Then we faced our next problem. How would we figure out seedings? Again, a bit of an ugly conundrum — making the abstract concrete so often is — but here the answer was simpler. BeerAdvocate and RateBeer both offer excellent scoring. We took advantage, averaging the “popular” score on BA with the “style” score on RB, and using this number to seed 1-16 for each broad style section. When there were ties in seeding scores, we flipped a coin.
The “and others” (that’s what et al. means, in case you’re not a snobby latin-usin’ type) grouping ended up falling into four distinct categories of four beers each: fruit beers, wheat beers, scotch ales, and barleywines/strong ales. It wasn’t pretty, but at last, we decided that somewhat alike beers would be tested against each other for the first two rounds. Fruit beers v. fruit beers, barleywines against barleywines, etc. Similarly, match ups within these “subcategories” were decided by seeding scores: the top-seeded fruit beer faced the worst seeded fruit beer, and the two middle of the style were against each other. After that, well, the et al. category became a bit of a shit show. Which is totally fine.
Our plan of attack for the tasting balanced the need for controlled competition, blind tasting and the realities of limited beer quantities, tasters, and time. We ended up four tasters, two from GP and two the fine co-owners of Alphabet City Beer Co., Zach Mack and David Hitchner, along with several volunteers to help set up and referee the tournament (shout out to this author’s girlfriend, who ended up being both a beautiful beer wench and a talented event organizer). To ensure some level of objectivity, beers were poured away from the thirsty eyes of tasters, and a number/letter system was used to identify the brews.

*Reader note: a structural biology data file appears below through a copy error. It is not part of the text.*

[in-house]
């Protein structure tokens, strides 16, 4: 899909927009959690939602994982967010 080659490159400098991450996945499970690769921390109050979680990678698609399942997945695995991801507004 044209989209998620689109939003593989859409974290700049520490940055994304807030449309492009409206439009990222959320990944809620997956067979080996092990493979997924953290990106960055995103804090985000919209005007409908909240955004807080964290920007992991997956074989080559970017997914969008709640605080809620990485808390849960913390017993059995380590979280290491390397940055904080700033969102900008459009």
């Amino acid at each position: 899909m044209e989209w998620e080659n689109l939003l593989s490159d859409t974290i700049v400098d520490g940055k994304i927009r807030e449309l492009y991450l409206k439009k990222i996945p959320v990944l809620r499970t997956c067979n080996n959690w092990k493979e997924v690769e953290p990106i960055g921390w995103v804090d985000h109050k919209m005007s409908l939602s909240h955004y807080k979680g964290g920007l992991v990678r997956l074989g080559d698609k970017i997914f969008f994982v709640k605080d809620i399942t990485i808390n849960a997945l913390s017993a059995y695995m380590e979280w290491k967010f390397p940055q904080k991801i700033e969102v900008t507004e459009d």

Limitations on time and quantity meant it all had to be done in one go, and tasters had to decide based on a couple gulps, or about 1-2 ounces per round. To truly appreciate a beer, one has to enjoy the whole damn thing; but for this 64-beer brouhaha, a couple solid slugs were good enough. Still, we asked each taster to keep in mind appearance, smell, taste, mouthfeel and overall enjoyment. In the end, the deciding question had to be, simply: which one would you rather drink?
To conserve palates and our beer reserves, each taster was assigned a “style” region for the first three rounds. They made the call on each match up for the first three rounds, weeding down their section from 16 beers to the 2 head honchos. Once we were down to 8, a new system emerged: all four testers tasted the beer head-to-heads and debated until a winner was decided, with a fifth tie-breaker vote waiting in the wings. All in all, it was a lot of beers in one day, and we all emerged groggy with lambasted taste buds. But the day was epic, and so were the results.
Speaking of results: We couldn’t be happier. Not to spoil what was an exciting tournament, but there were major upsets, Cinderella stories, top-seed dominations, heart-wrenching decisions and heated debates. Reinforced in the end was our love of beer — sipping it, making it our own, and enjoying it in damn good company.
Until we release our first round results tomorrow morning, that’ll have to do.